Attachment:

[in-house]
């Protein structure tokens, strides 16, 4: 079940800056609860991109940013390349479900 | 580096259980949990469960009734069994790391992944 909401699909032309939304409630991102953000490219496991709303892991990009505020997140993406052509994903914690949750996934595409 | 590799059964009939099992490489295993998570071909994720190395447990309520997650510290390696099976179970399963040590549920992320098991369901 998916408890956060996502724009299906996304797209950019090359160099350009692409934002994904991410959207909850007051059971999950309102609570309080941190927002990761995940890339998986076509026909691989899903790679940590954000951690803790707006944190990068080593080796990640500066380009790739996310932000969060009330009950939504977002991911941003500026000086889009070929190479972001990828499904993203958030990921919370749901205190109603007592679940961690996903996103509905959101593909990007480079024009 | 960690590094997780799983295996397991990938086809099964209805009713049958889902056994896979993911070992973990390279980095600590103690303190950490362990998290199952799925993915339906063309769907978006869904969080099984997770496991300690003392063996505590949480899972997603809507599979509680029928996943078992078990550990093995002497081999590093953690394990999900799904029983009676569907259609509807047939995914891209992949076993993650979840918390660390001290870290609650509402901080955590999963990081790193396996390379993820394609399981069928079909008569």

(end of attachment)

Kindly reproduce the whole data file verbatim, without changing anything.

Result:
[in-house]
């Protein structure tokens, strides 16, 4: 079940800056609860991109940013390349479900 | 580096259980949990469960009734069994790391992944 909401699909032309939304409630991102953000490219496991709303892991990009505020997140993406052509994903914690949750996934595409 | 590799059964009939099992490489295993998570071909994720190395447990309520997650510290390696099976179970399963040590549920992320098991369901 998916408890956060996502724009299906996304797209950019090359160099350009692409934002994904991410959207909850007051059971999950309102609570309080941190927002990761995940890339998986076509026909691989899903790679940590954000951690803790707006944190990068080593080796990640500066380009790739996310932000969060009330009950939504977002991911941003500026000086889009070929190479972001990828499904993203958030990921919370749901205190109603007592679940961690996903996103509905959101593909990007480079024009 | 960690590094997780799983295996397991990938086809099964209805009713049958889902056994896979993911070992973990390279980095600590103690303190950490362990998290199952799925993915339906063309769907978006869904969080099984997770496991300690003392063996505590949480899972997603809507599979509680029928996943078992078990550990093995002497081999590093953690394990999900799904029983009676569907259609509807047939995914891209992949076993993650979840918390660390001290870290609650509402901080955590999963990081790193396996390379993820394609399981069928079909008569």